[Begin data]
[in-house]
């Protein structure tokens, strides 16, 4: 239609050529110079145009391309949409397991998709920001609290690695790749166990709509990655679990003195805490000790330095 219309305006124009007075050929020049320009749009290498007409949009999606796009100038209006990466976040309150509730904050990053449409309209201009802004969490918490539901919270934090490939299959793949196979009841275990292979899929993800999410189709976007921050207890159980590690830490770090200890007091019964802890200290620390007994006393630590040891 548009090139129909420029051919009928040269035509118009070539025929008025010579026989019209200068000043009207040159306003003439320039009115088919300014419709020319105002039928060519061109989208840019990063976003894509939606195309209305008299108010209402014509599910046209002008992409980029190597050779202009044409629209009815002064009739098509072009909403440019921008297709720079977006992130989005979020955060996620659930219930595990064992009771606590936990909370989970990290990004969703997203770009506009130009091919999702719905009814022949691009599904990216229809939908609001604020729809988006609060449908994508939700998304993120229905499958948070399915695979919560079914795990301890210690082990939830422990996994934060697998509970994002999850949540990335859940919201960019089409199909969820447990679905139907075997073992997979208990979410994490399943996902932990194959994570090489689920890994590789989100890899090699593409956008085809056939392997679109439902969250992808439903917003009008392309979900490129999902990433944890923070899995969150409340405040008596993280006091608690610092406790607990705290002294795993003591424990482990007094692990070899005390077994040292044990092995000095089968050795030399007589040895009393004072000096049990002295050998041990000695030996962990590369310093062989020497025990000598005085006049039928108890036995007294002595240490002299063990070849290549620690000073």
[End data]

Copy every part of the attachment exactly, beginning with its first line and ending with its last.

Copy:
[in-house]
């Protein structure tokens, strides 16, 4: 239609050529110079145009391309949409397991998709920001609290690695790749166990709509990655679990003195805490000790330095 219309305006124009007075050929020049320009749009290498007409949009999606796009100038209006990466976040309150509730904050990053449409309209201009802004969490918490539901919270934090490939299959793949196979009841275990292979899929993800999410189709976007921050207890159980590690830490770090200890007091019964802890200290620390007994006393630590040891 548009090139129909420029051919009928040269035509118009070539025929008025010579026989019209200068000043009207040159306003003439320039009115088919300014419709020319105002039928060519061109989208840019990063976003894509939606195309209305008299108010209402014509599910046209002008992409980029190597050779202009044409629209009815002064009739098509072009909403440019921008297709720079977006992130989005979020955060996620659930219930595990064992009771606590936990909370989970990290990004969703997203770009506009130009091919999702719905009814022949691009599904990216229809939908609001604020729809988006609060449908994508939700998304993120229905499958948070399915695979919560079914795990301890210690082990939830422990996994934060697998509970994002999850949540990335859940919201960019089409199909969820447990679905139907075997073992997979208990979410994490399943996902932990194959994570090489689920890994590789989100890899090699593409956008085809056939392997679109439902969250992808439903917003009008392309979900490129999902990433944890923070899995969150409340405040008596993280006091608690610092406790607990705290002294795993003591424990482990007094692990070899005390077994040292044990092995000095089968050795030399007589040895009393004072000096049990002295050998041990000695030996962990590369310093062989020497025990000598005085006049039928108890036995007294002595240490002299063990070849290549620690000073």